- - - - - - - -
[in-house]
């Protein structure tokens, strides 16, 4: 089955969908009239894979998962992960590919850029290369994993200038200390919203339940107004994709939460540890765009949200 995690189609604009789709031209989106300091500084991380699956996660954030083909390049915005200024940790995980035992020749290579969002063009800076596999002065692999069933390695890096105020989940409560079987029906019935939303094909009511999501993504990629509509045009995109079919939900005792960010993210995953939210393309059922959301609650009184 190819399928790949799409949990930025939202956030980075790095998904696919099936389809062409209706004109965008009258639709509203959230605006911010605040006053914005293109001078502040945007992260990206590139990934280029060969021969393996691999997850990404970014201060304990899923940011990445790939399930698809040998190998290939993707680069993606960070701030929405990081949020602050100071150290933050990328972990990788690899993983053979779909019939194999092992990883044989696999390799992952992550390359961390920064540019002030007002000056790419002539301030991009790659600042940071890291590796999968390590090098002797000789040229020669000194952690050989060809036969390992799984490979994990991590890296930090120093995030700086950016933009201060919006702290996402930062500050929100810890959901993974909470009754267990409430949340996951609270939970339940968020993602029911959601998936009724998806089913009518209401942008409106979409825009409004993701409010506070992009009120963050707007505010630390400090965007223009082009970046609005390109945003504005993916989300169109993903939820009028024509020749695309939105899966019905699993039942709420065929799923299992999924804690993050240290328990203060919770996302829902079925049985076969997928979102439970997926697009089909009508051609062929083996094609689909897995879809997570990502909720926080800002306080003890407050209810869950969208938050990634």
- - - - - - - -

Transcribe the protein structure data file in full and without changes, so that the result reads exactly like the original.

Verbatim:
[in-house]
């Protein structure tokens, strides 16, 4: 089955969908009239894979998962992960590919850029290369994993200038200390919203339940107004994709939460540890765009949200 995690189609604009789709031209989106300091500084991380699956996660954030083909390049915005200024940790995980035992020749290579969002063009800076596999002065692999069933390695890096105020989940409560079987029906019935939303094909009511999501993504990629509509045009995109079919939900005792960010993210995953939210393309059922959301609650009184 190819399928790949799409949990930025939202956030980075790095998904696919099936389809062409209706004109965008009258639709509203959230605006911010605040006053914005293109001078502040945007992260990206590139990934280029060969021969393996691999997850990404970014201060304990899923940011990445790939399930698809040998190998290939993707680069993606960070701030929405990081949020602050100071150290933050990328972990990788690899993983053979779909019939194999092992990883044989696999390799992952992550390359961390920064540019002030007002000056790419002539301030991009790659600042940071890291590796999968390590090098002797000789040229020669000194952690050989060809036969390992799984490979994990991590890296930090120093995030700086950016933009201060919006702290996402930062500050929100810890959901993974909470009754267990409430949340996951609270939970339940968020993602029911959601998936009724998806089913009518209401942008409106979409825009409004993701409010506070992009009120963050707007505010630390400090965007223009082009970046609005390109945003504005993916989300169109993903939820009028024509020749695309939105899966019905699993039942709420065929799923299992999924804690993050240290328990203060919770996302829902079925049985076969997928979102439970997926697009089909009508051609062929083996094609689909897995879809997570990502909720926080800002306080003890407050209810869950969208938050990634």